Wow, it is great to see the level of passion around the .NET Framework! I wanted to add some additional comments to the discussion to continue to clarify some things.
One thing that is clear to me in reading through the comments is that many have been thinking of WinFX as a separate thing from the .NET Framework. That’s actually not at all how we think of it. From my perspective the Framework has the following functionality:
Base level functionality required to build and execute managed code. This includes things like the CLR and BCL to execute the managed code environment. It also includes some minimal subset of compiler technology for generation of managed code at runtime (e.g. C# and VB compiler).
Host level functionality that allows you to write application server style functionality. Asp.Net is a great example of this kind of functionality. SQL Server is another example.
A set of rich libraries for many types of problem spaces:
· User interface code
· Web services
· Web server
In each new version of the .NET Framework, we continue to work on the depth and breadth of our coverage. For example, in .NET FX 2.0 we added generics and serial port to the Engine Core, SQL hosting for Platform Technology, and many new features in the Functional Libraries like ClickOnce for client applications.
The rate at which we change pieces of the stack will vary. For example, it took us a long time to create a truly built in generics technology that wasn’t just templates. And once generics were cooked at the core, we had to then plumb out the rest of the system on top. There are similar kinds of features underway for the next major revision of the CLR. We wouldn’t want to hold all new innovation for that.
There are a number of significant improvements in the release we are now calling .NET Framework 3.0:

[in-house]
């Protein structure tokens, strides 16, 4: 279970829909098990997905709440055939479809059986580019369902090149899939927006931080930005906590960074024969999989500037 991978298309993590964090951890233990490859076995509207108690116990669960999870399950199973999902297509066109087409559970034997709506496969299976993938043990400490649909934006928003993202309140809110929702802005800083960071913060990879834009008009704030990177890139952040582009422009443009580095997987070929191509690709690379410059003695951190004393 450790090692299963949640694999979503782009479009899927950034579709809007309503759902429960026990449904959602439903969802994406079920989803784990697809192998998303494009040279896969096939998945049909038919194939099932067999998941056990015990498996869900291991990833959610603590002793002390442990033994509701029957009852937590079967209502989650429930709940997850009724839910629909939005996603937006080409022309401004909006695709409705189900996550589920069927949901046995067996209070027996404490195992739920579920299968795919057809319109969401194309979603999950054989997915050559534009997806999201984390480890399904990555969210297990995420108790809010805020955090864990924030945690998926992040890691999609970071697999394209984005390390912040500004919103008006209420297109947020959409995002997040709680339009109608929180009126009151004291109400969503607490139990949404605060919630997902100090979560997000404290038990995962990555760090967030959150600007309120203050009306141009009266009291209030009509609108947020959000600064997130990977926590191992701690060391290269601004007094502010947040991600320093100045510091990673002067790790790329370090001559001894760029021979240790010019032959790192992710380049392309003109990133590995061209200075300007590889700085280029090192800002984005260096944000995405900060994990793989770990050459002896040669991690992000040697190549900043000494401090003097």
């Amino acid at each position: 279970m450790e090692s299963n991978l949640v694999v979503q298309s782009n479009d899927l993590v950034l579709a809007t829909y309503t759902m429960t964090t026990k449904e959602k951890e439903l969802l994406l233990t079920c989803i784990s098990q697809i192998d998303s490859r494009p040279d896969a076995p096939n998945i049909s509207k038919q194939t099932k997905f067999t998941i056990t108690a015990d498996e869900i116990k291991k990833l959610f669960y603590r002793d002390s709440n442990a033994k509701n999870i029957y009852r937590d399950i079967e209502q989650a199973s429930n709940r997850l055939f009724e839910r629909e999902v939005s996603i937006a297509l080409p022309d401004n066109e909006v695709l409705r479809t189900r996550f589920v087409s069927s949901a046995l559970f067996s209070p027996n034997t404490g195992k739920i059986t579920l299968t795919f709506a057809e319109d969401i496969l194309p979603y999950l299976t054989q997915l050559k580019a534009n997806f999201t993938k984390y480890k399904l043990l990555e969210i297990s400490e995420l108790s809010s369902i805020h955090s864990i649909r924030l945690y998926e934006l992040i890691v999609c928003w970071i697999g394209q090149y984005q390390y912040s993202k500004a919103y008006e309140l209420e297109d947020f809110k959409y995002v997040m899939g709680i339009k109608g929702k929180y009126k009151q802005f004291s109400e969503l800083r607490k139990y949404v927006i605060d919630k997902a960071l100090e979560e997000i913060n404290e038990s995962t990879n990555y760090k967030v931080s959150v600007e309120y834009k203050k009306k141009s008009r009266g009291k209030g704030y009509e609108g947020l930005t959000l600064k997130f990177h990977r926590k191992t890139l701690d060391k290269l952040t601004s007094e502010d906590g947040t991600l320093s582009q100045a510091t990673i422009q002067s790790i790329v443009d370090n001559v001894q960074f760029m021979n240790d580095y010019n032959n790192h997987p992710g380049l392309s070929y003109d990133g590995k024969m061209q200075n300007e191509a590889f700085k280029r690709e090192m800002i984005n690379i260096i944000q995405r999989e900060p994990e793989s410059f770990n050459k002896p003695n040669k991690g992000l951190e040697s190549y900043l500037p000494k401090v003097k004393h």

Additional hosting support with Windows Communication Foundation (WCF, “Indigo”).
· New user interface code model with vector graphic support
· Advanced web services functionality
· Built in work flow for advanced business applications
· Advanced security against phishing
All of these new improvements live in the “System.” namespace. They execute using the managed code engine core. You’ll recognize the technology names as Windows Presentation Foundation (WPF), Windows Communication Foundation (WCF), Work Flow Foundation (WF), and Windows CardSpace (WCS). Even though we have added these new technologies to the .NET Framework, your existing applications will continue to execute and you can safely continue your investments using the technologies which shipped with the .NET Framework 2.0 (in fact we will continue to make improvements across the stack!).
How Do I Install the Right Framework on a Machine?
We’ve tried to make authoring your application against the .NET Framework very simple. For each version of the .NET Framework, there is a bootstrapper installation program that will set up your machine with the right set of components. So for example if you are writing a WPF client application and therefore want to use .NET Framework 3.0, you simply use the bootstrapper for that version to do the installation. It will automatically detect if you already have .NET FX 2.0 on the machine and skip that piece if so.